It would be nice, as Canada heaves its way through another debate about the provision of health care by for-profit companies, if politicians were more honest about what is being proposed. We’re looking at you, Jagmeet Singh.
The NDP leader tweeted this week that Prime Minister Justin Trudeau is failing to stand up to premiers who are trying to bring “U.S.-style for-profit health care to Canada.”
He also recently said he might end his party’s continued support for the minority Trudeau government if it did not ensure that health care funding from Ottawa is not used for “enriching private companies.”
Which is odd, given the fact the NDP leader is a vocal proponent of pumping vast quantities of health care dollars into private companies commonly known as “dentist’s offices.”
Mr. Singh has (commendably) pushed the Trudeau government into creating an interim means-tested dental benefit program for children under 12, but his long-term goal is the inclusion of oral health in the medicare system.
If that ever came to fruition, it would mean that instead of handing, numb-lipped, our credit cards to the receptionist on the way out the door and then hoping to get a portion of the three-figure sum back through private insurance, we would flash our health cards and walk away unscathed.
To achieve this, provincial governments would have to negotiate a set of fees for various medically necessary services and treatments with the dentists operating in their jurisdictions.
The fees would pay for more than the treatments themselves, because they would have to help cover office costs and salaries for receptionists and hygienists, and leave enough for the dentists to pocket as personal income.
In other words, profit-taking would be built into the system – just as it is now for doctors.
Is Mr. Singh aware that 72 per cent of physicians in Canada work on a fee-for-service model, which means they are paid a negotiated sum for each consultation and treatment, rather than collecting a fixed salary? Does he know that those doctors operate as private, for-profit corporations?
The Canadian Institute for Health Information says the average gross payment to physicians in 2020 was $354,000, with 20 to 30 per cent going to cover costs. The excess, a form of profit, served as the doctors’ pre-tax personal income.
Those doctors can presumably find efficiencies that will increase the revenue they pocket. They can form a group with other doctors to create economies of scale, or move to a smaller office with lower rent. They can also opt to see more patients and work longer hours, in order to collect more fees.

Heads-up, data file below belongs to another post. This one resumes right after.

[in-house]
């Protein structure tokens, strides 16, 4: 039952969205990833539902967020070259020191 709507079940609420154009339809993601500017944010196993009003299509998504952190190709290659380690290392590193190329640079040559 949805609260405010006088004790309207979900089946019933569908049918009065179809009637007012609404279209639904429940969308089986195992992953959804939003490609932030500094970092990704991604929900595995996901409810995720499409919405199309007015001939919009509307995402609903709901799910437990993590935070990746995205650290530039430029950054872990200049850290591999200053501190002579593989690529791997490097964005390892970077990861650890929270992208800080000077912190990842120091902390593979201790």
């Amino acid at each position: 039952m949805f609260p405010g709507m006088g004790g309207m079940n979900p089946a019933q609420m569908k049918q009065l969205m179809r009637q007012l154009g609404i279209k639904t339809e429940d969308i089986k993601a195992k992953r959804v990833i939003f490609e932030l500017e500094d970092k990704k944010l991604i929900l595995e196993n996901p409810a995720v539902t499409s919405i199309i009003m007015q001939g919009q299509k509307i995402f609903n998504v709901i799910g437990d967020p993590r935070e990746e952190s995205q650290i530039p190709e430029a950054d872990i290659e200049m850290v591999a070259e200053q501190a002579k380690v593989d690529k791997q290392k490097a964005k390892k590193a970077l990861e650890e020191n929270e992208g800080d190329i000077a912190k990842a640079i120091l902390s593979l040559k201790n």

And there is nothing wrong with that. Nothing at all.
At the moment, Ontario and Alberta are making news with their plans to move some surgeries out of hospitals and into privately operated clinics. The dual goal, and it’s an important one, is to relieve the pressure on hospitals and to clear out of a backlog of non-urgent but still important procedures such as joint replacements and cataract surgery, both of which are covered under medicare.
Canadians need to understand that their health-care system is not some gigantic, state-run, cradle-to-grave hospital system but is instead a single-payer, first-dollar (meaning no co-payments) insurance program that covers medically necessary hospital, diagnostic and physician services.
We pay the premiums in the form of taxes. Doctors, hospitals and diagnostic services collect their payments in the form of fees from the government-as-insurer.
If dental care ever became part of medicare, patients would no longer be reliant on a multitude of private insurers to cover medically necessary procedures, but they would still be getting treated in the same private dentist offices, by the same private businessperson who hangs the same curious art on the walls, and who has the same impetus to find efficiencies in order to maximize revenues.
Can this work for clinics that specialize in other parts of the body, such as crunchy knee joints and cloudy eyeballs?
Absolutely. As long as governments ensure that patients are out-of-pocket exactly as much for their procedures – i.e., zero dollars – as they would be in hospital, and they can’t move to the front of the line by pulling out their credit cards, this will never equate to “U.S.-style” privatization.
Mr. Singh should be honest enough to admit it might even improve Canada’s health care system.